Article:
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dc.contributor.authorTaylor, Alexander Jamesen_US
dc.date.accessioned2004-05-21en_US
dc.date.accessioned2014-03-14T20:37:28Z
dc.date.available2004-05-21en_US
dc.date.available2014-03-14T20:37:28Z
dc.date.issued2004-05-13en_US
dc.date.submitted2004-05-18en_US
dc.identifier.otheretd-05182004-132313en_US
dc.identifier.urihttp://hdl.handle.net/10919/32946
dc.description.abstract

Diffusion Tensor Magnetic Resonance Imaging (DT-MRI), also known as Diffusion Tensor Imaging (DTI), is a unique medical imaging modality that provides non-invasive estimates of White Matter (WM) connectivity based on local principal directions of anisotropic water diffusion. DTI tractography estimates are a macroscopically sampled description of underlying microscopic structure, and are therefore of limited validity. The under-sampling of underlying white matter structure in DTI data gives rise to Intra-Voxel Orientational Heterogeneity (IVOH), a condition in which white matter structures of multiple different orientations are averaged into a single DTI voxel sample, causing a loss of validity in the diffusion tensor model. Fast Marching Tractography (FMT) algorithms based on fast marching level set methods have been proposed to better handle the presence of IVOH in DTI data when compared to older Streamline Tractography (SLT) methods. However, the actual performance advantage of any tractography algorithm over another cannot be conclusively stated until a ground truth standard of comparison is developed.

This work develops an optimized version of the FMT algorithm that is dubbed the Front Propagation Tractography (FPT) algorithm. The FPT algorithm includes unique approaches to the speed function, connectivity estimation, and likelihood estimation components of the FMT framework. The performance of the FPT algorithm is compared against the SLT algorithm using ground truth software phantom data and human brain data. Software phantom ground truth experiments compare the performance of each algorithm in single tract and crossing tract structures for varying levels of diffusion tensor field perturbation. Human brain estimates in the corpus callosum yield qualitative comparisons from inspection of 3D visualizations. A final area of exploration is the construction and analysis of a ground truth physical DTI phantom manifesting IVOH.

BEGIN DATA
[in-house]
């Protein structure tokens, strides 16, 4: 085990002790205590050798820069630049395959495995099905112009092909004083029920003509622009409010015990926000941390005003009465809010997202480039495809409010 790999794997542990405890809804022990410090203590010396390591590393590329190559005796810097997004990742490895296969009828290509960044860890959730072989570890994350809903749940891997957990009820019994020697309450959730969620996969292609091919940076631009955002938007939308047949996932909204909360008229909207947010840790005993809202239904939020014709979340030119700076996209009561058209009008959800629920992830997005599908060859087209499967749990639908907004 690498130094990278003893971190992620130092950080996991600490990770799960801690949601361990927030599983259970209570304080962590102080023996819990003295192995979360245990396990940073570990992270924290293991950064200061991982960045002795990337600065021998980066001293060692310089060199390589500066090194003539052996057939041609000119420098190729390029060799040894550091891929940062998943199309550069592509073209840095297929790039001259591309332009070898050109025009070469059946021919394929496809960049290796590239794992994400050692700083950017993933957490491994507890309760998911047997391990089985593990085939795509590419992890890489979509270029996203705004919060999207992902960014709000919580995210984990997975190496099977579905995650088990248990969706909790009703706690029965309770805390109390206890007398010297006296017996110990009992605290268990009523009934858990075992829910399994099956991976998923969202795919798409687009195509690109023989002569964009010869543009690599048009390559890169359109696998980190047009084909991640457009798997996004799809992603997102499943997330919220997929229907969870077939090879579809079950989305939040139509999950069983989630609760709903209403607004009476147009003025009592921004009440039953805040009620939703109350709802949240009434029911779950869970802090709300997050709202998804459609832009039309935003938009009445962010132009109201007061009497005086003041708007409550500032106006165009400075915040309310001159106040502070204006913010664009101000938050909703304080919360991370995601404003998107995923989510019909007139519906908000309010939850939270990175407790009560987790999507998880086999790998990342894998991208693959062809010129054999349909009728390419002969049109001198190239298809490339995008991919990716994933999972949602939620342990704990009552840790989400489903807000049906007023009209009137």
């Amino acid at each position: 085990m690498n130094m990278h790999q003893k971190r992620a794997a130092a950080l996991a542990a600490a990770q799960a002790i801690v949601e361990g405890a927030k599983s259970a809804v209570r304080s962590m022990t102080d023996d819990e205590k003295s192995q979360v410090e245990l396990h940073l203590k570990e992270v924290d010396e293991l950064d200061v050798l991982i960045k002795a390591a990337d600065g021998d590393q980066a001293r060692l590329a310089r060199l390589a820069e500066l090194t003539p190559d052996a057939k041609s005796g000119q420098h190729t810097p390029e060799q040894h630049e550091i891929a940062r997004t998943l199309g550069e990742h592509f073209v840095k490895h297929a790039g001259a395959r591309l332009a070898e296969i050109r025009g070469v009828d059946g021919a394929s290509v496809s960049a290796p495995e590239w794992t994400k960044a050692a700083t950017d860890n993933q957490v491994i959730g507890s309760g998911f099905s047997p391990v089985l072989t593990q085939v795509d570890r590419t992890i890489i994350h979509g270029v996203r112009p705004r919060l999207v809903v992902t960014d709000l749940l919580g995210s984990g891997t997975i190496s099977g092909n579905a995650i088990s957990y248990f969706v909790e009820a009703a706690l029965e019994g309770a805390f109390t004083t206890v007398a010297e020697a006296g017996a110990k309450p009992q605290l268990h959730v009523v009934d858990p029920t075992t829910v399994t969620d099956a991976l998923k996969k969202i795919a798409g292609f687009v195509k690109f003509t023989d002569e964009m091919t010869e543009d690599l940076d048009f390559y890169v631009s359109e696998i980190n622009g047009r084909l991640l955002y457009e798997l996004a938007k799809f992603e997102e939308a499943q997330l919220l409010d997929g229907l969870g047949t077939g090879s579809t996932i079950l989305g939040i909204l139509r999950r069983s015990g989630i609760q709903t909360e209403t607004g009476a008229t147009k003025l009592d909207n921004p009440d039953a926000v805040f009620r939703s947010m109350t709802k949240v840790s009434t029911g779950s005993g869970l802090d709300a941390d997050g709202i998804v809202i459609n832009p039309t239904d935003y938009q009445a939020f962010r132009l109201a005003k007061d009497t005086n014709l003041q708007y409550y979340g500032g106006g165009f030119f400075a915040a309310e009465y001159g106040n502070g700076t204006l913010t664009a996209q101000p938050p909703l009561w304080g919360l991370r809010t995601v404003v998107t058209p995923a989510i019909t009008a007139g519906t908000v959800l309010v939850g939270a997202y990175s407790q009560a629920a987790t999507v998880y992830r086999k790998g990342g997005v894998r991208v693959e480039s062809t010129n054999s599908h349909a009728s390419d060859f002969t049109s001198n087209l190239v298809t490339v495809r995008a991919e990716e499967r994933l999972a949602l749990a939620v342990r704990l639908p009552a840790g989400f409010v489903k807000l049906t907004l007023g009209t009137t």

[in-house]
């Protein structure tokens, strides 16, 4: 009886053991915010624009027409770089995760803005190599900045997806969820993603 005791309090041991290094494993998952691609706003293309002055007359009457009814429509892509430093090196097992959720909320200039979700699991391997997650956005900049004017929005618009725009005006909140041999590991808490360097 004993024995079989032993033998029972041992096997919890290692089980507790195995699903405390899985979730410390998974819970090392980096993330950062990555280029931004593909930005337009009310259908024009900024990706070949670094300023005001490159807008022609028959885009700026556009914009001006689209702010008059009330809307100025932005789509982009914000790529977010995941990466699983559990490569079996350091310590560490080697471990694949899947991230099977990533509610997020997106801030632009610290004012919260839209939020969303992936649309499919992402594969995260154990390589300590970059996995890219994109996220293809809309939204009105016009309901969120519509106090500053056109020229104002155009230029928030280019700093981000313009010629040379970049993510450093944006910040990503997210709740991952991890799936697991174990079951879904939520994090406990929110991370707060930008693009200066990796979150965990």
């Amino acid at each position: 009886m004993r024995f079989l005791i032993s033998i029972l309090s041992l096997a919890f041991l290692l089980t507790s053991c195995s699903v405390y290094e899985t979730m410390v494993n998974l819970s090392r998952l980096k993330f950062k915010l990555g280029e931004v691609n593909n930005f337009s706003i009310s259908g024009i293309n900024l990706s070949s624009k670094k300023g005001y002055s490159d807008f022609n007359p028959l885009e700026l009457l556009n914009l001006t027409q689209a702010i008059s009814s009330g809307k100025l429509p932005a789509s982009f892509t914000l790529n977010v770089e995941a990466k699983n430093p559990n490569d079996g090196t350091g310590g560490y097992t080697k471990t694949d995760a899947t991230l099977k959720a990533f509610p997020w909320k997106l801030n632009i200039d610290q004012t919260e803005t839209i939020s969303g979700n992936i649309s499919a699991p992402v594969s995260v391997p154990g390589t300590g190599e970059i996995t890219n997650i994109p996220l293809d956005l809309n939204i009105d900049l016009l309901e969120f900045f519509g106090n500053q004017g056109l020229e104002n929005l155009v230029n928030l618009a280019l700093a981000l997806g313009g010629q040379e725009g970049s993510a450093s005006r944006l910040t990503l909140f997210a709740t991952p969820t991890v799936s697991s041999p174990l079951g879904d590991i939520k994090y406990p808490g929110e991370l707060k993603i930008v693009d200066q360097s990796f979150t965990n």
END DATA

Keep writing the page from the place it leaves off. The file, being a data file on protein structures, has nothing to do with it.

en_US
dc.publisherVirginia Techen_US
dc.relation.haspartalextaylor_thesis.pdfen_US
dc.rightsI hereby certify that, if appropriate, I have obtained and attached hereto a written permission statement from the owner(s) of each third party copyrighted matter to be included in my thesis, dissertation, or project report, allowing distribution as specified below. I certify that the version I submitted is the same as that approved by my advisory committee. I hereby grant to Virginia Tech or its agents the non-exclusive license to archive and make accessible, under the conditions specified below, my thesis, dissertation, or project report in whole or in part in all forms of media, now or hereafter known. I retain all other ownership rights to the copyright of the thesis, dissertation or project report. I also retain the right to use in future works (such as articles or books) all or part of this thesis, dissertation, or project report.en_US
dc.subjectDiffusion Tensor Imagingen_US
dc.subjectTractographyen_US
dc.subjectFast Marching Methoden_US
dc.subjectStreamlineen_US
dc.subjectPhantomen_US
dc.subjectMagnetic Resonance Imagingen_US
dc.titleDiffusion Tensor Imaging: Evaluation of Tractography Algorithm Performance Using Ground Truth Phantomsen_US
dc.typethesisen_US
dc.contributor.departmentElectrical and Computer Engineeringen_US
thesis.degree.nameMaster of Scienceen_US
thesis.degree.levelmastersen_US
thesis.degree.grantorVirginia Polytechnic Institute and State Universityen_US
dc.contributor.committeechairWyatt, Christopher L.en_US
dc.contributor.committeememberAbbott, A. Lynnen_US
dc.contributor.committeememberKachroo, Pushkinen_US
dc.identifier.sourceurlhttp://scholar.lib.vt.edu/theses/available/etd-05182004-132313/en_US


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